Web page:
Jake LaBotz is an authentic modern bluesman. Don’t let his lack of pigment fool you.
He’s got stories to tell. Some of them take life in his songs. A magnetic vortex in person, Jake’s inked and weathered presence naturally evokes questions. But there’s an unearthly gravity on him which directs me to respectfully steer wide around his dangerously provocative character.
He’s been dubbed today’s Hank Williams by pal Steve Buscemi. Subtract the honkytonk and, even with hard-living in the bag hands-down, add some years and silver linings, and there you’ll find Hank in Jake: a deep, long, round sound. The more I listen to Williams’ Lost Highway, the more the similarities seep in like a palatably gooey salve.
Jake at once comes across as teen punk (it actually kind of freaks me out how much he can appear like the dark clone of Ron Howard’s Richie from Happy Days), worn soul and still drop within a vast puddle of existence.
One thing’s for sure, Jake LaBotz is a kickass asskicker, and that’s a term I wouldn’t toss around lightly.
Engaging wholeheartedly in Jake’s music gets me thinking he accidentally sprouted up in the carbon copy side of an alternate family tree. His story and his sound bespeak birthing from a legendary blues lineage.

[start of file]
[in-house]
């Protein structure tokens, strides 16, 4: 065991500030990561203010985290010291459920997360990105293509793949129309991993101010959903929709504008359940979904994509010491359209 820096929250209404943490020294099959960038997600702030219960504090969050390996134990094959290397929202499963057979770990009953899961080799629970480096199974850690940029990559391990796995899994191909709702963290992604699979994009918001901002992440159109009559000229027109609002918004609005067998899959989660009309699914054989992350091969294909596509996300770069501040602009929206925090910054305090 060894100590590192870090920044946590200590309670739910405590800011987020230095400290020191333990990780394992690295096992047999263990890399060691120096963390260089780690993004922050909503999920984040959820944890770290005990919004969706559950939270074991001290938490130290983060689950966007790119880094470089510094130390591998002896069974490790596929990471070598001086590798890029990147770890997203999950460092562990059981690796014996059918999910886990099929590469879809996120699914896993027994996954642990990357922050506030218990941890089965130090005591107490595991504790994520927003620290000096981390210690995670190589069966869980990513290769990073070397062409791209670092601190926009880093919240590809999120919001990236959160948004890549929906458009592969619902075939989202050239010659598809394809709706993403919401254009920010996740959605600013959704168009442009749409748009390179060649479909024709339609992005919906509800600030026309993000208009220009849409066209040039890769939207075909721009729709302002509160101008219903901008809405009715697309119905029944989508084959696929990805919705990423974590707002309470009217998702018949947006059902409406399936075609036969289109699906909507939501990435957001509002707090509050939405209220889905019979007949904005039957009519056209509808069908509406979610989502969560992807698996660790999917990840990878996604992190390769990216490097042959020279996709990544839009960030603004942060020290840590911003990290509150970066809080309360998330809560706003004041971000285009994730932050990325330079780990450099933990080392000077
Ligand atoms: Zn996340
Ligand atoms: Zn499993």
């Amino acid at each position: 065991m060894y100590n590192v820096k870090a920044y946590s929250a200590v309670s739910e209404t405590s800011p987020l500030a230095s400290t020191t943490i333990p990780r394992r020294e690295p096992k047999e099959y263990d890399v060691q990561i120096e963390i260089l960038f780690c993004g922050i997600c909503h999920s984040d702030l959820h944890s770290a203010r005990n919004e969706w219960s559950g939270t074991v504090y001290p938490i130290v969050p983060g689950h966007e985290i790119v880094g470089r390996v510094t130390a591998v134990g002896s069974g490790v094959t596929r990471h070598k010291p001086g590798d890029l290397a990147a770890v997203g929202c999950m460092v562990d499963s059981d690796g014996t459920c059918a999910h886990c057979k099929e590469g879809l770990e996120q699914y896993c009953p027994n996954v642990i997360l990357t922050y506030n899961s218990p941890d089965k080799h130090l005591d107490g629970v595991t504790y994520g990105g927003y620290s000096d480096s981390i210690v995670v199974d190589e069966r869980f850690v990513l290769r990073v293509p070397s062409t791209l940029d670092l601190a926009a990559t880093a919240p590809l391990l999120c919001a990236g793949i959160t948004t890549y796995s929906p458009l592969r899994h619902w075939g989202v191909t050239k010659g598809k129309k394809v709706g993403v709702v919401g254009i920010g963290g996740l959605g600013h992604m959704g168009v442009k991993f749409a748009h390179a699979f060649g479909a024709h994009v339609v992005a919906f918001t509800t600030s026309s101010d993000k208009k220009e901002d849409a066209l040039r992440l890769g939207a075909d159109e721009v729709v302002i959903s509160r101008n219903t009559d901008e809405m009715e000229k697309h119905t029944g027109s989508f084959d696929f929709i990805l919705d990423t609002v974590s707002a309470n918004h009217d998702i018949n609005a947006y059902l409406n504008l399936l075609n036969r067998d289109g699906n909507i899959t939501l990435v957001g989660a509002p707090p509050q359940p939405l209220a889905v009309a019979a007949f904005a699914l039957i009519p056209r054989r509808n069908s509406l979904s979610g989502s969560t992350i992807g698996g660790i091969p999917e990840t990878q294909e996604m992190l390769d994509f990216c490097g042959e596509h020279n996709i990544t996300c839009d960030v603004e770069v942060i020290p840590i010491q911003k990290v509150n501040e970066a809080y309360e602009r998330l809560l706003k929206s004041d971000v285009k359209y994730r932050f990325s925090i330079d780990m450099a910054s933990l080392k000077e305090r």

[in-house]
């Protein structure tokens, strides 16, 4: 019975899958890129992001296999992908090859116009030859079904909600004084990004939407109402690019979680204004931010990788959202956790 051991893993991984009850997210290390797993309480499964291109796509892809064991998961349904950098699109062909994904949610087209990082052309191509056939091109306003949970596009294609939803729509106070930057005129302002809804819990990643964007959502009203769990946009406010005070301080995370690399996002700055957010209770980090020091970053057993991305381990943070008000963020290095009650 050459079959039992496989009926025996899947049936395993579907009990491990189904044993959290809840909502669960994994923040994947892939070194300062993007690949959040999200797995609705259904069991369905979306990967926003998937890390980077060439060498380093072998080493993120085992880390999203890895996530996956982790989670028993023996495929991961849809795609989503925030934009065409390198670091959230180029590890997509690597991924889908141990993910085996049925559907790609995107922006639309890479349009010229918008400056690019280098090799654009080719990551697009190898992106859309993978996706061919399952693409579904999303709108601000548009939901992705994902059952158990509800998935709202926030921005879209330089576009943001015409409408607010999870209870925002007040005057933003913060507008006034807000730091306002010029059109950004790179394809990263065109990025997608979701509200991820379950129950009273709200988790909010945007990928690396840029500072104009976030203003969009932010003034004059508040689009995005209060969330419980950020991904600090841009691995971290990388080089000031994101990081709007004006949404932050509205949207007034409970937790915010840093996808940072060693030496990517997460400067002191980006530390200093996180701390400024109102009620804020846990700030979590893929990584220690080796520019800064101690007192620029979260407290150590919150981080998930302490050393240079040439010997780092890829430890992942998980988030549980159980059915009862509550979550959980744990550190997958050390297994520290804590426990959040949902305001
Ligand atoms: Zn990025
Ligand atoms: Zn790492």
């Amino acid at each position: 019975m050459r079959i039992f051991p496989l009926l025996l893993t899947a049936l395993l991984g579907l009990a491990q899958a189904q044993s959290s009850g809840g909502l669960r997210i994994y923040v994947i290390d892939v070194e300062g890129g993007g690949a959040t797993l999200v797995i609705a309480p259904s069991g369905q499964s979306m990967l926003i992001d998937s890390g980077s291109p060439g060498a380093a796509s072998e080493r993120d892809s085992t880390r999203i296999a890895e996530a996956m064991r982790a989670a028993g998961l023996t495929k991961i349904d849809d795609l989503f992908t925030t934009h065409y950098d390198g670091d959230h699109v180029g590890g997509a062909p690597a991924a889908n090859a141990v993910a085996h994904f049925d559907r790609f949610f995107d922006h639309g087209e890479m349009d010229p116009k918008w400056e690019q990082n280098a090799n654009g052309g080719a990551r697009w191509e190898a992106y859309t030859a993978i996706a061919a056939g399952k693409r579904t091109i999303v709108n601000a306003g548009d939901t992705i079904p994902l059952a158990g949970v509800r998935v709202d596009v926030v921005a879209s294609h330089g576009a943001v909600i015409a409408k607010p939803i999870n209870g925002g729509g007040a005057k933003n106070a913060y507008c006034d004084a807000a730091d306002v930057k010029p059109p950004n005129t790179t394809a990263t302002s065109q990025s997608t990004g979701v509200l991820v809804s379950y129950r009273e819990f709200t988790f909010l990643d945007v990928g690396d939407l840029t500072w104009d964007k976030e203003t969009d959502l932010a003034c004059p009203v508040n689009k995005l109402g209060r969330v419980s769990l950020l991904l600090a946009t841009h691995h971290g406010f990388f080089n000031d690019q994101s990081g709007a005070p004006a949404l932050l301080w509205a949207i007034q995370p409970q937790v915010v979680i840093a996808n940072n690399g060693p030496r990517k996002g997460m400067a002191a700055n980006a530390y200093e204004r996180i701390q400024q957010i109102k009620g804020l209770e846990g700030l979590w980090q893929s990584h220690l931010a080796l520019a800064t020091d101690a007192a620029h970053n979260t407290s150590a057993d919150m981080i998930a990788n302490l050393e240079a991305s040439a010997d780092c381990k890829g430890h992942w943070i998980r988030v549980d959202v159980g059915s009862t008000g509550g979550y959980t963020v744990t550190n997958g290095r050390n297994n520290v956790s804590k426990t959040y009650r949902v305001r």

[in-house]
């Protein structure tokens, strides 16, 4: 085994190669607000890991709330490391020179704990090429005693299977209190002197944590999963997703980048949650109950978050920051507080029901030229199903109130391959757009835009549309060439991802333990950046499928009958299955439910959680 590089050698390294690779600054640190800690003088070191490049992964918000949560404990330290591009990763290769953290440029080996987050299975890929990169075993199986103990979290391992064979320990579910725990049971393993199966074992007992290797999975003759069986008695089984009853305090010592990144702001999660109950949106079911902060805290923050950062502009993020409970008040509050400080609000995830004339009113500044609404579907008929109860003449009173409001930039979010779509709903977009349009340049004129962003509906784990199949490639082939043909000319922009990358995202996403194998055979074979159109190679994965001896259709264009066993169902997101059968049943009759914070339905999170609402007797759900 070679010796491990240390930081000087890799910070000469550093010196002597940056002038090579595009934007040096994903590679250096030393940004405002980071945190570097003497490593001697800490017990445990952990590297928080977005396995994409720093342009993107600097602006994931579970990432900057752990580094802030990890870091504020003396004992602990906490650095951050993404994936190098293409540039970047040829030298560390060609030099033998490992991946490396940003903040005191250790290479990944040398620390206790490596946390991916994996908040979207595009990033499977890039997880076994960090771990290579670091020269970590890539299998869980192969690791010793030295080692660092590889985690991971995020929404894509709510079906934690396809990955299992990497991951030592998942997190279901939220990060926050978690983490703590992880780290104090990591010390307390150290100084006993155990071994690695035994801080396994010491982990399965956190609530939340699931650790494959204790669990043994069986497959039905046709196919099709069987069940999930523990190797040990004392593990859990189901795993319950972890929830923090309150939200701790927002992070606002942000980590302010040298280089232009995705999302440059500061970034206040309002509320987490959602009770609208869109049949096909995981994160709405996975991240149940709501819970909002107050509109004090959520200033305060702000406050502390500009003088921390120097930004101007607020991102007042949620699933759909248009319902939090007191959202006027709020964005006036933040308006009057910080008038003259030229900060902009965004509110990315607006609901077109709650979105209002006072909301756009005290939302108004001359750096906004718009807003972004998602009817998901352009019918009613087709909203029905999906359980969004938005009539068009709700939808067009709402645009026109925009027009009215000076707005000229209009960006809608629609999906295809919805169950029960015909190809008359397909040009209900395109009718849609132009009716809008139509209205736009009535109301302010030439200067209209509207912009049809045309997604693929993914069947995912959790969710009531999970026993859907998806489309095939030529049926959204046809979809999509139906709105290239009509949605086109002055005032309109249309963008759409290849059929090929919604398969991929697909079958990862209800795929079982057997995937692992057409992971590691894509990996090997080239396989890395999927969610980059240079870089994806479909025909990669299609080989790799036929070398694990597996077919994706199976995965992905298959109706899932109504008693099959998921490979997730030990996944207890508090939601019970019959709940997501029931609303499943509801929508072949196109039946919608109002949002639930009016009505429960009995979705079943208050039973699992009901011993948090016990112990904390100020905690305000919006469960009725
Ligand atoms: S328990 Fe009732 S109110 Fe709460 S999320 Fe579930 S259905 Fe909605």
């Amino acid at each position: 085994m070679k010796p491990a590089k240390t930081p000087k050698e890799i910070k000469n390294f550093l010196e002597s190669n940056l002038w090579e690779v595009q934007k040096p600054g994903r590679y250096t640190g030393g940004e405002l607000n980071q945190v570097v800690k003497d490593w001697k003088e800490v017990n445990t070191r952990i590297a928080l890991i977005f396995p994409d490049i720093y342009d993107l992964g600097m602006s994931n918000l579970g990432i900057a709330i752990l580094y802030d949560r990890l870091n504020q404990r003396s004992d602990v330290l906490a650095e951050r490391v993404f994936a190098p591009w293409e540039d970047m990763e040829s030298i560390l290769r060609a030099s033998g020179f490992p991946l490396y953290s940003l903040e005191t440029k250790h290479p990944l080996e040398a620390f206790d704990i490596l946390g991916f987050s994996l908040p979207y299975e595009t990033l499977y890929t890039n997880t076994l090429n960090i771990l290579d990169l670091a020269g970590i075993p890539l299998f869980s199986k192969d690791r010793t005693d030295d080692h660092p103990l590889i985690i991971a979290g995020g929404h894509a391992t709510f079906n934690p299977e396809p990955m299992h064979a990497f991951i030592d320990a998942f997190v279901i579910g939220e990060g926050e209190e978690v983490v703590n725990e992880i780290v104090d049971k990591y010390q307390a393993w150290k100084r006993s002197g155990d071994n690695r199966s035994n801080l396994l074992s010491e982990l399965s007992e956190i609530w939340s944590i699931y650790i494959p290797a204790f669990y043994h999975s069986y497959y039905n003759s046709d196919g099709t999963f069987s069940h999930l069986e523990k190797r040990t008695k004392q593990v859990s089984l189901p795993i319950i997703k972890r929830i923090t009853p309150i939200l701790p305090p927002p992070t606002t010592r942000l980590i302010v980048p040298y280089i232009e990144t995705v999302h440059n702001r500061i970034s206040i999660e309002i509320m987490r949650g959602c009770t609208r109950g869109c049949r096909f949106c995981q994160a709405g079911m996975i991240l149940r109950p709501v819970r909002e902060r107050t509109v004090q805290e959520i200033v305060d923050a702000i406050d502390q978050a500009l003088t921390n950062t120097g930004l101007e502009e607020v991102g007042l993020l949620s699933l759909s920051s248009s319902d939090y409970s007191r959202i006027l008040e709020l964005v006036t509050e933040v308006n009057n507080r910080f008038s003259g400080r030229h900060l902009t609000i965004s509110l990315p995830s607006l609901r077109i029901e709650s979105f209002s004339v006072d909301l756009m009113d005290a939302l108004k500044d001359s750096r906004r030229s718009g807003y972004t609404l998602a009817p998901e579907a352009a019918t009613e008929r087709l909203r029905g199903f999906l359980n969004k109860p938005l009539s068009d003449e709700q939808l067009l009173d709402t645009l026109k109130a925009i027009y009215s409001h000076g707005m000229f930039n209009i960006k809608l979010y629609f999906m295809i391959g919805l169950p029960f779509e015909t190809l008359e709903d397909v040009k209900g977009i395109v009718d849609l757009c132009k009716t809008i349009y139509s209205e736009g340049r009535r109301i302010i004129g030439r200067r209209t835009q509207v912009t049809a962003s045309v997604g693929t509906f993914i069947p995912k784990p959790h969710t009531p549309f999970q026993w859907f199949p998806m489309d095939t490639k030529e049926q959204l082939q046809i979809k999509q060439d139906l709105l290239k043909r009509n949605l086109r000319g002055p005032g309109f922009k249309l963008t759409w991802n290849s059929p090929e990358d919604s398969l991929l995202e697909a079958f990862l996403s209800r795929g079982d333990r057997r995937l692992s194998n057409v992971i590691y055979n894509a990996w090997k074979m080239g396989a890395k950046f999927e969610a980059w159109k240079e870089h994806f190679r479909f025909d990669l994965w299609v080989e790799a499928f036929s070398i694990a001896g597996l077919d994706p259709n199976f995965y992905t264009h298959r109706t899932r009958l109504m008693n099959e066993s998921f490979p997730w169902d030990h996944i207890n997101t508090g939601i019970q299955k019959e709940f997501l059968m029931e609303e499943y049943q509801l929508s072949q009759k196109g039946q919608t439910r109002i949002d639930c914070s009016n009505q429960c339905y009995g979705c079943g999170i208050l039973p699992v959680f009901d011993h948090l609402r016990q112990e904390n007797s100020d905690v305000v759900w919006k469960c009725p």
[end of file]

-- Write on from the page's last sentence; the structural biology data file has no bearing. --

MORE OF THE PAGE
There’s a strong flavor of John Lee Hooker in Jake’s musical delivery – no surprise since his original mentor, Maxwell Street Jimmy Davis learned from and played with said blues deity from his teen years.
Perhaps Jake’s biggest influence is delta bluesman Honeyboy Edwards, whom he met hanging around Maxwell Street in his hometown of Chicago. LaBotz wears some kindred threads to Honeyboy’s life story. The likeness doesn’t stop with his manner of speech (note the distinguishing character here is that you can actually understand what he’s saying) or with the shiny front tooth. Perhaps it’s by design, but rest assured it’s far from feigned – Jake LaBotz rightfully earned each bit of it through his own multifaceted array of experiences. The resemblance to Edwards follows in Jake’s unhurried playing style, replete with metal finger picks.
Of course there’s a semblance of Robert Johnson in the mix with the added depth of Jake’s rare, rooted, rich vocal intonation. All these parallels stem from a singular source. In the words of Chester Burnett (Howlin’ Wolf) “anytime you thinking evil, you thinkin’ about the blues…”.
Today, Jake LaBotz enjoys continual transformation. A veteran actor, Jake calls LA home. When we saw him last, he shared his excitement about a new pad right in the thick of it in Chinatown. He practices Aikido and Tibetan Buddhist meditation, the latter of which he tried with limited success to incorporate in his 2008 Tattoo Across America tour. According to the artist, there was “a small group of middle-aged women” who embraced his pre-show meditation sessions. Whatever. It’s an ambitious enough mash-up to pioneer a tattoo studios tour.
Labeled or not, one attribute I most admire in Jake is the way he carries a seeming presence of wonder to be here moving about in the marvelous machine of himself. I get the feeling he’s cruising around on bonus time, like a shelter pup who drew the card of rescue by a generous, affectionate millionaire.
Still, even though the world is his candy shop, LaBotz’s songs cut loose in a howl akin to meloncholy junkyard dog.
Listen to the Exclusive Live tracks (option/click to download):